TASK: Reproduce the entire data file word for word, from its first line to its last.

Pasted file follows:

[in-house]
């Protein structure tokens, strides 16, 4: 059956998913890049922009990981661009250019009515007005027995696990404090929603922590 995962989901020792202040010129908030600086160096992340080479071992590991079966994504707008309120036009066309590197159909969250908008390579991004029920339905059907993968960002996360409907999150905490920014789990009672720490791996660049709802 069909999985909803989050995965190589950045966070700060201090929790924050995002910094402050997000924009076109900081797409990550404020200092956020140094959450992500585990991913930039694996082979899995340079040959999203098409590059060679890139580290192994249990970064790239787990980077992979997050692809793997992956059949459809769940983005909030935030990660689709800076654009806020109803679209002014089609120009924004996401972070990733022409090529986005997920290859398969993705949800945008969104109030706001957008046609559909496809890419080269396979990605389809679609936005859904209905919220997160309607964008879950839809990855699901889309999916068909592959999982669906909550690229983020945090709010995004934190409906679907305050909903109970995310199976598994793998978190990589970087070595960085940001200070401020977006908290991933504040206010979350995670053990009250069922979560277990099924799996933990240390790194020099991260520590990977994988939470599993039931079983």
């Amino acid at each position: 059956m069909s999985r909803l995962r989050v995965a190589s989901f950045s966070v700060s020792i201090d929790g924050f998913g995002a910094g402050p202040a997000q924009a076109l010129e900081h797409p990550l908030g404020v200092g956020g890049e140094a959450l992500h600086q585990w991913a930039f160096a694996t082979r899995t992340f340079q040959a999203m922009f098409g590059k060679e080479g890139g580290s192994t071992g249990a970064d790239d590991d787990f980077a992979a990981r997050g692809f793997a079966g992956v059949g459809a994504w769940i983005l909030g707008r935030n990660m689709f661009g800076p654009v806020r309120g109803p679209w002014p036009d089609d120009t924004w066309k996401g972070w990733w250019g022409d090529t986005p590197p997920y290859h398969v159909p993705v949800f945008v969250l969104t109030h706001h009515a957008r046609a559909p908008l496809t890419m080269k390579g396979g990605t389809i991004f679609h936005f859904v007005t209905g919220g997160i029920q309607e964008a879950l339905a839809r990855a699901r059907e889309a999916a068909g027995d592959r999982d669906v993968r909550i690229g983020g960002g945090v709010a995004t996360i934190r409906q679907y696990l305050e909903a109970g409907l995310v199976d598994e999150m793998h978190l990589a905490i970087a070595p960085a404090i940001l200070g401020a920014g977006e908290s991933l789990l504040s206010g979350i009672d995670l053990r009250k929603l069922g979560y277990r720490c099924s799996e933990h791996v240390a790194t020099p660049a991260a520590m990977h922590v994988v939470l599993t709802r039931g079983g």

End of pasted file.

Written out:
[in-house]
């Protein structure tokens, strides 16, 4: 059956998913890049922009990981661009250019009515007005027995696990404090929603922590 995962989901020792202040010129908030600086160096992340080479071992590991079966994504707008309120036009066309590197159909969250908008390579991004029920339905059907993968960002996360409907999150905490920014789990009672720490791996660049709802 069909999985909803989050995965190589950045966070700060201090929790924050995002910094402050997000924009076109900081797409990550404020200092956020140094959450992500585990991913930039694996082979899995340079040959999203098409590059060679890139580290192994249990970064790239787990980077992979997050692809793997992956059949459809769940983005909030935030990660689709800076654009806020109803679209002014089609120009924004996401972070990733022409090529986005997920290859398969993705949800945008969104109030706001957008046609559909496809890419080269396979990605389809679609936005859904209905919220997160309607964008879950839809990855699901889309999916068909592959999982669906909550690229983020945090709010995004934190409906679907305050909903109970995310199976598994793998978190990589970087070595960085940001200070401020977006908290991933504040206010979350995670053990009250069922979560277990099924799996933990240390790194020099991260520590990977994988939470599993039931079983």
């Amino acid at each position: 059956m069909s999985r909803l995962r989050v995965a190589s989901f950045s966070v700060s020792i201090d929790g924050f998913g995002a910094g402050p202040a997000q924009a076109l010129e900081h797409p990550l908030g404020v200092g956020g890049e140094a959450l992500h600086q585990w991913a930039f160096a694996t082979r899995t992340f340079q040959a999203m922009f098409g590059k060679e080479g890139g580290s192994t071992g249990a970064d790239d590991d787990f980077a992979a990981r997050g692809f793997a079966g992956v059949g459809a994504w769940i983005l909030g707008r935030n990660m689709f661009g800076p654009v806020r309120g109803p679209w002014p036009d089609d120009t924004w066309k996401g972070w990733w250019g022409d090529t986005p590197p997920y290859h398969v159909p993705v949800f945008v969250l969104t109030h706001h009515a957008r046609a559909p908008l496809t890419m080269k390579g396979g990605t389809i991004f679609h936005f859904v007005t209905g919220g997160i029920q309607e964008a879950l339905a839809r990855a699901r059907e889309a999916a068909g027995d592959r999982d669906v993968r909550i690229g983020g960002g945090v709010a995004t996360i934190r409906q679907y696990l305050e909903a109970g409907l995310v199976d598994e999150m793998h978190l990589a905490i970087a070595p960085a404090i940001l200070g401020a920014g977006e908290s991933l789990l504040s206010g979350i009672d995670l053990r009250k929603l069922g979560y277990r720490c099924s799996e933990h791996v240390a790194t020099p660049a991260a520590m990977h922590v994988v939470l599993t709802r039931g079983g």